XL Popcorn – Häxan

List Item: Watch all of the “1001 Movies You Must See Before You Die”
Progress: 468/1007Title: Häxan
Director: Benjamin Christensen
Year: 1922
Country: Sweden/Denmark

Right before I started doing this write-up I fought a battle with a jam jar and lost. There was a crunching sound and now I can barely use my right hand. Well I can, but it’s rather difficult so this is going to be disjointed as I have had to add to it over a few days.

Häxan is one of those movies that I have been curious about for a good while. I think it helps that the picture in the books is of a man in some rather weird demonic mask. However,  despite the weird make-up this film is very much done in the style of a docudrama. Probably one of the first of its type.

The subject of this docudrama is witchcraft – more specifically how people would end up being accused of being witches. It starts off by setting the historical context through subtitles and old drawings. After this we spin off into a series of dramatisations – the main one depicting a woman being accused of making a man sick through witchcraft and the ramifications this had for the village.

What ruined this for me was the ending chapter where he explained away a lot of the ‘telltale signs’ on hysteria – a psychological condition that was already falling out of date by the end of the Victorian era. It made for a neat theory to explain a lot of the ideas – just would have been interesting if he could have been more cutting edge for 1922. Or maybe I am asking for too much?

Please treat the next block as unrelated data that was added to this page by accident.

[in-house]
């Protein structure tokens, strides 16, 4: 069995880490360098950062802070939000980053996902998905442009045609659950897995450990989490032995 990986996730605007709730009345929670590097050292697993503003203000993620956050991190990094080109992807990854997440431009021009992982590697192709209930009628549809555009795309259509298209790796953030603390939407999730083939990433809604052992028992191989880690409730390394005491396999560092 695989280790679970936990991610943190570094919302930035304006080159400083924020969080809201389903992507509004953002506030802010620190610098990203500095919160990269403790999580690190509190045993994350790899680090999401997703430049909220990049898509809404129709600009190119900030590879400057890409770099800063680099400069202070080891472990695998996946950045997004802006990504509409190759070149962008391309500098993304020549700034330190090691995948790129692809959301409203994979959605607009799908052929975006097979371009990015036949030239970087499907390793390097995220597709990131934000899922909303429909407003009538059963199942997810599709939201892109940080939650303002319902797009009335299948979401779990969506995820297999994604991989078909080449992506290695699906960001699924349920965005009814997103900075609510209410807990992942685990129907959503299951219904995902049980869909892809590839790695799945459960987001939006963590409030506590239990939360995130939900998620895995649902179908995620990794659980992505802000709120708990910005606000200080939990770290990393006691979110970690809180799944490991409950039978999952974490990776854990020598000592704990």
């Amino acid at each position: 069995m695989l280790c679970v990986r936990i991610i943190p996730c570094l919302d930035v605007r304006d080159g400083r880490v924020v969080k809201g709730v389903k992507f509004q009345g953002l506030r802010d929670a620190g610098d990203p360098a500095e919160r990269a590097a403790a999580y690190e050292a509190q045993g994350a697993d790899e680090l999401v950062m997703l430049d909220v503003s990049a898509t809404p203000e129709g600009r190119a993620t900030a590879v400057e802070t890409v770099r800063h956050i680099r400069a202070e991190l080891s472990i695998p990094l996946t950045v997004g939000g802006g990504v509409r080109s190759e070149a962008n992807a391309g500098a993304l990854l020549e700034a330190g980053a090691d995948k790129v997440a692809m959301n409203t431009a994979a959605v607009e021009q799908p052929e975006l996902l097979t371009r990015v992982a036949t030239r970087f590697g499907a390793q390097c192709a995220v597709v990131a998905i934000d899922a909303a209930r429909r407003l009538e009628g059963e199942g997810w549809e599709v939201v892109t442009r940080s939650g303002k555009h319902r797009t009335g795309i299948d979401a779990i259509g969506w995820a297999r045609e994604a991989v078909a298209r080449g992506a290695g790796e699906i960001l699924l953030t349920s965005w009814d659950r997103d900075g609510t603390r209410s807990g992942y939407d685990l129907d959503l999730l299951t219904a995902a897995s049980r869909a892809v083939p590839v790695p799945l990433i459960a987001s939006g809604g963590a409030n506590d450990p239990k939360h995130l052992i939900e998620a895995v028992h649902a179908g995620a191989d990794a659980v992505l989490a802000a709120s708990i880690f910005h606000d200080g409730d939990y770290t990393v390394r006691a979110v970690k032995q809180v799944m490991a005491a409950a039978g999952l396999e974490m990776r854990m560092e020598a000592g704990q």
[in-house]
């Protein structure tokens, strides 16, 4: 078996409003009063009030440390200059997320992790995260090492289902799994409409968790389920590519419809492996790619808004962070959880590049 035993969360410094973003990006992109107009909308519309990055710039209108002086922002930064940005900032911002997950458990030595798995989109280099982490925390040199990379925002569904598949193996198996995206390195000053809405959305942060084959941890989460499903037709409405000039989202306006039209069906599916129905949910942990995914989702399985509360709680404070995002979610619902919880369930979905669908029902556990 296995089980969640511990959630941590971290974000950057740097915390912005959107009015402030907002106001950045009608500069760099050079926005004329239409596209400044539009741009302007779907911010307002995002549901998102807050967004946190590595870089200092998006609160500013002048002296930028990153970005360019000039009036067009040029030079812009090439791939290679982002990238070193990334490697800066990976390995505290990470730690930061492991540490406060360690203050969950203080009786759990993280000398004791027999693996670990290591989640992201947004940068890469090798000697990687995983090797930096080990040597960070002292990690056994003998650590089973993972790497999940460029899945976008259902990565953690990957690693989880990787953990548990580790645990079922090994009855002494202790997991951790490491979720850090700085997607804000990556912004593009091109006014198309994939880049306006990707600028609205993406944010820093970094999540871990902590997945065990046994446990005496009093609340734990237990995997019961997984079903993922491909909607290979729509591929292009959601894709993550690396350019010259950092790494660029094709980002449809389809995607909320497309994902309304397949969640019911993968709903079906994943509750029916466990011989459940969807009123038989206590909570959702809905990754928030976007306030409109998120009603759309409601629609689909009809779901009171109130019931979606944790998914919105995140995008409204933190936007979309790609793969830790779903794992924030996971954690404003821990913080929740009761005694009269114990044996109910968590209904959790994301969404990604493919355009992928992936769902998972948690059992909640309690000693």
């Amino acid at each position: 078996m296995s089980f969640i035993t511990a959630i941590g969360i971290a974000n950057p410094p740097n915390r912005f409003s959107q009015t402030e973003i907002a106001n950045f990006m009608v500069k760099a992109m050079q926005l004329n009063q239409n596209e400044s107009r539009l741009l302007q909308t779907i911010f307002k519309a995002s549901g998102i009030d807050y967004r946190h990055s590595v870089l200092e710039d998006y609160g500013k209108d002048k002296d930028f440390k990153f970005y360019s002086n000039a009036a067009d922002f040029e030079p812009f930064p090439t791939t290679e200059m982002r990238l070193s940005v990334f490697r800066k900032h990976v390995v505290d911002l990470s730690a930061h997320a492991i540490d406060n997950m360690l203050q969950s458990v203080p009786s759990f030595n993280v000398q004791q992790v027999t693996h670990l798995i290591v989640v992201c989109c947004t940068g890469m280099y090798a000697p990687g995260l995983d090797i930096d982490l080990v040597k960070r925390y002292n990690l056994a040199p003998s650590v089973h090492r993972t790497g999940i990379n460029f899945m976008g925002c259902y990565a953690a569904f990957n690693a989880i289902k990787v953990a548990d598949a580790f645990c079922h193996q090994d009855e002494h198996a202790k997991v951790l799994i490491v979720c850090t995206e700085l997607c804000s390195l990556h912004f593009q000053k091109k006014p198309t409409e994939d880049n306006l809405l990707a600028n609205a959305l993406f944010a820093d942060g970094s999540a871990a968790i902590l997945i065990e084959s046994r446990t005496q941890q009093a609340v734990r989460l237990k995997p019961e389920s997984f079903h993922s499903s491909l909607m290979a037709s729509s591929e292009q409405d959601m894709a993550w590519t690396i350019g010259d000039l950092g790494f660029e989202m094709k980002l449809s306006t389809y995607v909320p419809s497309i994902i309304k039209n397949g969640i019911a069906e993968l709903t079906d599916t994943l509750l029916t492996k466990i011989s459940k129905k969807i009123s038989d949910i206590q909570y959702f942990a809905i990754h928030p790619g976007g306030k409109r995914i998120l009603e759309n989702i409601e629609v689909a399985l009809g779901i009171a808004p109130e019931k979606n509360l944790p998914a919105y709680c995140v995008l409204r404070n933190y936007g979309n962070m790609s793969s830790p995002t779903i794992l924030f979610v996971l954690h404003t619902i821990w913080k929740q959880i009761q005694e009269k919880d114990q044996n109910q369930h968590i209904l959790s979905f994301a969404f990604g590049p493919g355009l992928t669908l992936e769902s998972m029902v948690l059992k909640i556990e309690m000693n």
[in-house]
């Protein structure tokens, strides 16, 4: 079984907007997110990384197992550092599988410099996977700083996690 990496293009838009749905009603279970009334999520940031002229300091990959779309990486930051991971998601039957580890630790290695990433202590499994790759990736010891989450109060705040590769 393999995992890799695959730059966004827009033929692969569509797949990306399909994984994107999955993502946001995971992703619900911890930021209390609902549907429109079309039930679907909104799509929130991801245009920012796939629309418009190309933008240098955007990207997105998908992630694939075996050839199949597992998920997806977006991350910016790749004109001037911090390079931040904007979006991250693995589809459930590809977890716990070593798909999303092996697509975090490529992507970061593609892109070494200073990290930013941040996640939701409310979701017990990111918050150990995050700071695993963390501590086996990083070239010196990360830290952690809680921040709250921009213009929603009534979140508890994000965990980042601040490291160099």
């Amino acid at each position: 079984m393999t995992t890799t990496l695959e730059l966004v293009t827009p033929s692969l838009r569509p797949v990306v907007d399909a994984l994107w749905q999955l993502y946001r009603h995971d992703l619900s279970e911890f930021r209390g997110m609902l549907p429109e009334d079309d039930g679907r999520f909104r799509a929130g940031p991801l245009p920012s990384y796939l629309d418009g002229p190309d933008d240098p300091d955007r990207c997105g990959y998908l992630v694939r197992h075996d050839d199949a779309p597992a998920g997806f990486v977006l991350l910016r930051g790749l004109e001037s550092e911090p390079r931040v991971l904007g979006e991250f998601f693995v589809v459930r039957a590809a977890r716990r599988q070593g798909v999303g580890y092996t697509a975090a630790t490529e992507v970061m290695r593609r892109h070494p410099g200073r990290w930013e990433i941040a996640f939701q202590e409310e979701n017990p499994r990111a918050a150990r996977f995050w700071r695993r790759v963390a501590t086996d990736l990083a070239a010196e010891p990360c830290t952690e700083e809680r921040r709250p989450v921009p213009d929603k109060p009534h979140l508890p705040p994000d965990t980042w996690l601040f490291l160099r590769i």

Häxan is one of those rare films where I think the silence actually adds to the film (or I am just getting used to silence films). It just helps to add to the atmosphere. Similarly, I feel better versed in a lot of the examples after watching The DevilsThe fact that these things happened so often… is just chilling. I just wonder – what’s our modern equivalent?

Advertisements

Leave a Reply

Fill in your details below or click an icon to log in:

WordPress.com Logo

You are commenting using your WordPress.com account. Log Out /  Change )

Google+ photo

You are commenting using your Google+ account. Log Out /  Change )

Twitter picture

You are commenting using your Twitter account. Log Out /  Change )

Facebook photo

You are commenting using your Facebook account. Log Out /  Change )

Connecting to %s

This site uses Akismet to reduce spam. Learn how your comment data is processed.